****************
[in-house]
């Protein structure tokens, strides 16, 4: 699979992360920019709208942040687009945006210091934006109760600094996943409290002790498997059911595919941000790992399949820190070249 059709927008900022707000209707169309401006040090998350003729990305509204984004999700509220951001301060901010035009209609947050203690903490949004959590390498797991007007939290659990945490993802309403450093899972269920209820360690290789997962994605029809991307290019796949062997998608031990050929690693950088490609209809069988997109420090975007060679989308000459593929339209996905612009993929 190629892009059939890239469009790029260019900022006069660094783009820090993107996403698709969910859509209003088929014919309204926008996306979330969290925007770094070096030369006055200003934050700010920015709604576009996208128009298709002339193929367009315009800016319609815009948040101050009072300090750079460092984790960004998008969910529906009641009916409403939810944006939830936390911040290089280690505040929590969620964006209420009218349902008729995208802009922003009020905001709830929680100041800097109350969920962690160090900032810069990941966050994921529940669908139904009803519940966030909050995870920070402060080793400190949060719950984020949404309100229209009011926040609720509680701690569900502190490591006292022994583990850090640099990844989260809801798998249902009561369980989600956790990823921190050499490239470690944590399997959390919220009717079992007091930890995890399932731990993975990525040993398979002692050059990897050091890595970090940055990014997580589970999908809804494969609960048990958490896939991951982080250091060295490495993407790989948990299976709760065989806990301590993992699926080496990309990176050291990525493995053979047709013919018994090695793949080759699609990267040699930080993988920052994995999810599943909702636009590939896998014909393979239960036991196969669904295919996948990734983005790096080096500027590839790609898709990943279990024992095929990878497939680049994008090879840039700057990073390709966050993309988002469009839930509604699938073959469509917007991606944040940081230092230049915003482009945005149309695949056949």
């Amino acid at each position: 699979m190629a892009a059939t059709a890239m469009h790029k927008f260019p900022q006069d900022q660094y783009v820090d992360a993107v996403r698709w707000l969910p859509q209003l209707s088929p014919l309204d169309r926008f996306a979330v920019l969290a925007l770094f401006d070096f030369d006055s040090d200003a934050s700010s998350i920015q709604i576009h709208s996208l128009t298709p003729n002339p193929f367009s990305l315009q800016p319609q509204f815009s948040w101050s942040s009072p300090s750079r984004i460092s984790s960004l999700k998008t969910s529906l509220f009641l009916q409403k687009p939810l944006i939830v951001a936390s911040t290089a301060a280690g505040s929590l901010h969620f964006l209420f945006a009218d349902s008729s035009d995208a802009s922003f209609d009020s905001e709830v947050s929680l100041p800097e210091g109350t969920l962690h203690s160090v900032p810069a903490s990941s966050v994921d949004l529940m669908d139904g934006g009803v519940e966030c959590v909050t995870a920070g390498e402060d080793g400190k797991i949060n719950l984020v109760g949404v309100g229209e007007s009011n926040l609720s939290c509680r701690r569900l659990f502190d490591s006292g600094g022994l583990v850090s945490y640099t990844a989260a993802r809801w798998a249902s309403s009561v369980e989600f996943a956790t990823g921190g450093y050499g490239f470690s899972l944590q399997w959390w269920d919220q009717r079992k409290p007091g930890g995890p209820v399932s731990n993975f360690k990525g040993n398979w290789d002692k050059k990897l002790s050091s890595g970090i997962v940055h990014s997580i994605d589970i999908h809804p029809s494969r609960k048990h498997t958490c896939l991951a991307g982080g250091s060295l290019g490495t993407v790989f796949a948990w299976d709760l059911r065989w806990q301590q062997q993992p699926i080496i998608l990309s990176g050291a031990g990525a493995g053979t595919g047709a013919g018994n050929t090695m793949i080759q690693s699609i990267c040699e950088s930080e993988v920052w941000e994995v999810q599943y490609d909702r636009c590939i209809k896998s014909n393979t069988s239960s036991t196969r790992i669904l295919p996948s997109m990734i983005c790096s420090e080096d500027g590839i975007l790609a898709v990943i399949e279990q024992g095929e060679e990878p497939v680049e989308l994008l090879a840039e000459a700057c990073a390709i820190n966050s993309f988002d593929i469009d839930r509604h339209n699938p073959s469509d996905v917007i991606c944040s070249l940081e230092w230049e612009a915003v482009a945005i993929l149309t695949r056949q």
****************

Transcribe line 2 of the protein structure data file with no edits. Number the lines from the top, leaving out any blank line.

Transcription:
């Protein structure tokens, strides 16, 4: 699979992360920019709208942040687009945006210091934006109760600094996943409290002790498997059911595919941000790992399949820190070249 059709927008900022707000209707169309401006040090998350003729990305509204984004999700509220951001301060901010035009209609947050203690903490949004959590390498797991007007939290659990945490993802309403450093899972269920209820360690290789997962994605029809991307290019796949062997998608031990050929690693950088490609209809069988997109420090975007060679989308000459593929339209996905612009993929 190629892009059939890239469009790029260019900022006069660094783009820090993107996403698709969910859509209003088929014919309204926008996306979330969290925007770094070096030369006055200003934050700010920015709604576009996208128009298709002339193929367009315009800016319609815009948040101050009072300090750079460092984790960004998008969910529906009641009916409403939810944006939830936390911040290089280690505040929590969620964006209420009218349902008729995208802009922003009020905001709830929680100041800097109350969920962690160090900032810069990941966050994921529940669908139904009803519940966030909050995870920070402060080793400190949060719950984020949404309100229209009011926040609720509680701690569900502190490591006292022994583990850090640099990844989260809801798998249902009561369980989600956790990823921190050499490239470690944590399997959390919220009717079992007091930890995890399932731990993975990525040993398979002692050059990897050091890595970090940055990014997580589970999908809804494969609960048990958490896939991951982080250091060295490495993407790989948990299976709760065989806990301590993992699926080496990309990176050291990525493995053979047709013919018994090695793949080759699609990267040699930080993988920052994995999810599943909702636009590939896998014909393979239960036991196969669904295919996948990734983005790096080096500027590839790609898709990943279990024992095929990878497939680049994008090879840039700057990073390709966050993309988002469009839930509604699938073959469509917007991606944040940081230092230049915003482009945005149309695949056949």